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Capitol security officials point fingers over disastrous January 6 riot response

Law enforcement officials told lawmakers Tuesday they were prepared for the possibility of limited violence on January 6 at the US Capitol, but the intelligence available ahead of time did not warn of a coordinated attack like the insurrection that overwhelmed officers and led to multiple casualties.

“The breach of the United States Capitol was not the result of poor planning or failure to contain a demonstration gone wrong,” former US Capitol Police Chief Steven Sund told two Senate committees at the first open hearing on the Capitol riot.

Former House Sergeant at Arms Paul Irving testified that intelligence assessments before the January 6 attack incorrectly concluded that there was only a “remote” to “improbable” chance of a civil disturbance that day, according to prepared testimony.

This is the first time Americans are hearing in full why intelligence and operations failed dramatically on January 6 from the very people whose choices contributed to the crisis — information that will likely help shape the search for new leaders and possibly a new security management structure on Capitol Hill.

Sen. Gary Peters revealed Tuesday that an FBI report containing “troubling” information was given to US Capitol Police headquarters on the eve of January 6 but never made it to the department’s leadership, a breakdown the Michigan Democrat said is “clearly a major problem.”

“How can you not get that vital intelligence on the eve of what’s going to be a major event?” Peters asked.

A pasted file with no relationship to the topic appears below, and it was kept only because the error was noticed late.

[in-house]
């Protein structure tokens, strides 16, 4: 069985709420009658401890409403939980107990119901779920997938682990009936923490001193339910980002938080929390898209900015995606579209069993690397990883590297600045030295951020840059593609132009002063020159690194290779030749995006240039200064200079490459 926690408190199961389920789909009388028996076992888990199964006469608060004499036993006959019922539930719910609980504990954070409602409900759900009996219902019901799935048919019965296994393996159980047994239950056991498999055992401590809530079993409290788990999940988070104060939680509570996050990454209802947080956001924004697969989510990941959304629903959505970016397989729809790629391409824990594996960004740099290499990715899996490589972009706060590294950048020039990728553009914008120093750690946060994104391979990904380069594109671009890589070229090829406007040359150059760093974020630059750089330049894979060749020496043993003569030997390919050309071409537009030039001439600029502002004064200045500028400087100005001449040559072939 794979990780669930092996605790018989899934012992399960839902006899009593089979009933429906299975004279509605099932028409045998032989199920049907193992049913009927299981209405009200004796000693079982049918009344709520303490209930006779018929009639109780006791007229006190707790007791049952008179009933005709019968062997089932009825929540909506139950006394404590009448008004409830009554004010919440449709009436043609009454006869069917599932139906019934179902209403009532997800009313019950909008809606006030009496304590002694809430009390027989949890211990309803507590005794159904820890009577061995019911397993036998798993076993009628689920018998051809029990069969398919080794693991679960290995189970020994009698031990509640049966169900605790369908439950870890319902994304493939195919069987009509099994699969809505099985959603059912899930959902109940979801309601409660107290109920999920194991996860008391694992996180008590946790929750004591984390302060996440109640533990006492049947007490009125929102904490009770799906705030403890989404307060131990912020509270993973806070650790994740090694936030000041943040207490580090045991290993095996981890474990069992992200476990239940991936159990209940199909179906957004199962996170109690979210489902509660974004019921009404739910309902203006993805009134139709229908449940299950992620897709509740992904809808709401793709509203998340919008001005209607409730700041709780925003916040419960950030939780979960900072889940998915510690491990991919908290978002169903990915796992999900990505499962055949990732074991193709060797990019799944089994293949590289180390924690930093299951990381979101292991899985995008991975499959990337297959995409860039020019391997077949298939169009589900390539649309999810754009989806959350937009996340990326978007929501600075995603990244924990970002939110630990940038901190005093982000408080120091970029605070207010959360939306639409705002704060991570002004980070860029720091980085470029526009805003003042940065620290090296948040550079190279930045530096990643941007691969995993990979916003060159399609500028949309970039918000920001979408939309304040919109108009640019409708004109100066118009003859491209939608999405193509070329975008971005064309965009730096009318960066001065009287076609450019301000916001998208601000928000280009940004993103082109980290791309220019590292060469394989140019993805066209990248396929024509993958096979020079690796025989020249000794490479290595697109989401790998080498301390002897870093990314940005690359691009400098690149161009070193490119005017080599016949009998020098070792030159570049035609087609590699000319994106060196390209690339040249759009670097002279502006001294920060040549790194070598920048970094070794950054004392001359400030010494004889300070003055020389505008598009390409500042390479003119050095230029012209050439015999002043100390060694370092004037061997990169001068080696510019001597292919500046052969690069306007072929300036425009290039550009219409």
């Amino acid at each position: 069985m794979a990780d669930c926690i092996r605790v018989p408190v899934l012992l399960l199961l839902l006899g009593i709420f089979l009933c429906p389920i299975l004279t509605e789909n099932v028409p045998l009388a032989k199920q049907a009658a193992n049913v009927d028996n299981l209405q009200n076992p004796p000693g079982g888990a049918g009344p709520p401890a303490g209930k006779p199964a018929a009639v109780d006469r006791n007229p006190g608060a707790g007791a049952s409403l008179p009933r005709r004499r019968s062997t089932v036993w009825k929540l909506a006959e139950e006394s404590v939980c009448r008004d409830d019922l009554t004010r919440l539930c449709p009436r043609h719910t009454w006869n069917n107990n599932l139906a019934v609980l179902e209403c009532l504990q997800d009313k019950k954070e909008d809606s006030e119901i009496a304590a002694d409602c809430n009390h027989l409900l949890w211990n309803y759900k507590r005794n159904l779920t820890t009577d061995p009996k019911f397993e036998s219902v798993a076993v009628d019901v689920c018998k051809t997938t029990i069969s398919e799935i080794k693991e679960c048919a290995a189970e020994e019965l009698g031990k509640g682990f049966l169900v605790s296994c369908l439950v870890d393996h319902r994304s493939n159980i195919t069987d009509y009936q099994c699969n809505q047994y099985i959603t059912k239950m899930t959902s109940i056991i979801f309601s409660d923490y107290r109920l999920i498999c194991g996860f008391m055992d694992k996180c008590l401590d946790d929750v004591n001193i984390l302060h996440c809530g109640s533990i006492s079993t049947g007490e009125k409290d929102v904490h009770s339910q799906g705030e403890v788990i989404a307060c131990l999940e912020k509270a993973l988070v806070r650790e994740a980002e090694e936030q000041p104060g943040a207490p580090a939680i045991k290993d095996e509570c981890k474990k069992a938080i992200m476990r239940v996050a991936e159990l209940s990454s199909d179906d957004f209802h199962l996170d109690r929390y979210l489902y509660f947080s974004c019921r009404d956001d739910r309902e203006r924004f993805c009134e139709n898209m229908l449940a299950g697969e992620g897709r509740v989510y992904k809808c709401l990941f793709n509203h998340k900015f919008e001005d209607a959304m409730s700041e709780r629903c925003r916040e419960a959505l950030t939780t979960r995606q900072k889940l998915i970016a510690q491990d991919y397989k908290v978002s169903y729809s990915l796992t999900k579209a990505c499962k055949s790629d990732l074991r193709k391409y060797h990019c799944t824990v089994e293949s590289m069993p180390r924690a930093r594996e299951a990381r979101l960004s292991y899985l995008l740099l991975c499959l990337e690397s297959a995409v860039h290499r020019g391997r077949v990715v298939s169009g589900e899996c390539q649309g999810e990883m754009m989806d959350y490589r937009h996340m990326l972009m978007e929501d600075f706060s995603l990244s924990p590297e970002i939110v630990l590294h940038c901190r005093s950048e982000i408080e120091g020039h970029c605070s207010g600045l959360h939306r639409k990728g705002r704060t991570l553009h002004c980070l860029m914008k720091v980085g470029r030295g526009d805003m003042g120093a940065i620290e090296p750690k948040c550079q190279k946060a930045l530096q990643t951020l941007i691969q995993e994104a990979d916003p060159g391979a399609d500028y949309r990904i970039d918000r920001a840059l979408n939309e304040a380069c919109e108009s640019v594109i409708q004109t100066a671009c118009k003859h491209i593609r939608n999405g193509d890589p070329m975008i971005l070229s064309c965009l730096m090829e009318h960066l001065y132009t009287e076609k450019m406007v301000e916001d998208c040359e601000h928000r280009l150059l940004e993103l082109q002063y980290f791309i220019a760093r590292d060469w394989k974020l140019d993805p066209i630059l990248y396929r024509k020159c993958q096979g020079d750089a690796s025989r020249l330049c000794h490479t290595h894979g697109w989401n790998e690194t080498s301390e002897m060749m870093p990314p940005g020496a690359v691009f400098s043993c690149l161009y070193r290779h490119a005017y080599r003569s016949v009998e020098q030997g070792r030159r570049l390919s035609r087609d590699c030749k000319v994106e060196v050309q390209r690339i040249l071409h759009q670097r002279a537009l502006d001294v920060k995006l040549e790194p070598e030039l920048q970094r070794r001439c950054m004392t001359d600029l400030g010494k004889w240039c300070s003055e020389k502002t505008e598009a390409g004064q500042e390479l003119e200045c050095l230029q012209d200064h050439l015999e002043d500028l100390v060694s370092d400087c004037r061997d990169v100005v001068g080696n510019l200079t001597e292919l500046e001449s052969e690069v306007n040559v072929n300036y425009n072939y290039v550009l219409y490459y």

Sund responded that the information was “coming in as raw data,” though he acknowledged the information would have been helpful.

“I agree that’s something we need to look at. What’s the process and how do we streamline?” he said.

Sund added that the report prompted Capitol Police to discuss its plans with Metropolitan Police and expand its perimeter for the event, though he also said that the expansion was already underway.

A coordinated attack

All four officials who testified Tuesday said they believed the January 6 insurrection was coordinated.

“These people came specifically with equipment … bringing climbing gear to a demonstration, bringing explosives, chemical spray… you’re coming in prepared,” Sund said. “I think there was significant coordination with this attack.”

DC Metropolitan Police Acting Chief Robert Contee echoed that view, telling lawmakers: “From the day of the incident, there were hand signals being used by several of the insurrectionists. There were radio communications by several individuals that were involved … I certainly believe it was coordinated.”

The question of coordination among rioters has played into the Justice Department’s criminal investigation into the attack, as well as the impeachment of former President Donald Trump.

Some of the rioters have since claimed that they were inspired by the rush of the crowd when they stormed the Capitol. But federal prosecutors have brought several criminal charges against members of far-right extremist groups that allegedly planned the attack for weeks or months.

During Trump’s impeachment, his lawyers highlighted claims that the attack was pre-planned as part of their argument that he did not incite the violence with his incendiary speech beforehand.

Dispute over deploying National Guard

Lawmakers grilled all four witnesses Tuesday on why it took so long for the National Guard to be called in once the US Capitol was under siege.

In his initial statement, Contee described a phone call shortly after the Capitol was breached by pro-Trump rioters, and how Pentagon officials were apparently unable or unwilling to quickly send in National Guard troops.

“I was surprised at the reluctance to immediately send the National Guard to the Capitol grounds,” he said.

During his testimony, Irving disputed reports he was concerned by the “optics” of National Guard members appearing on Capitol Hill and thus had declined to request reinforcements on January 4, two days beforehand.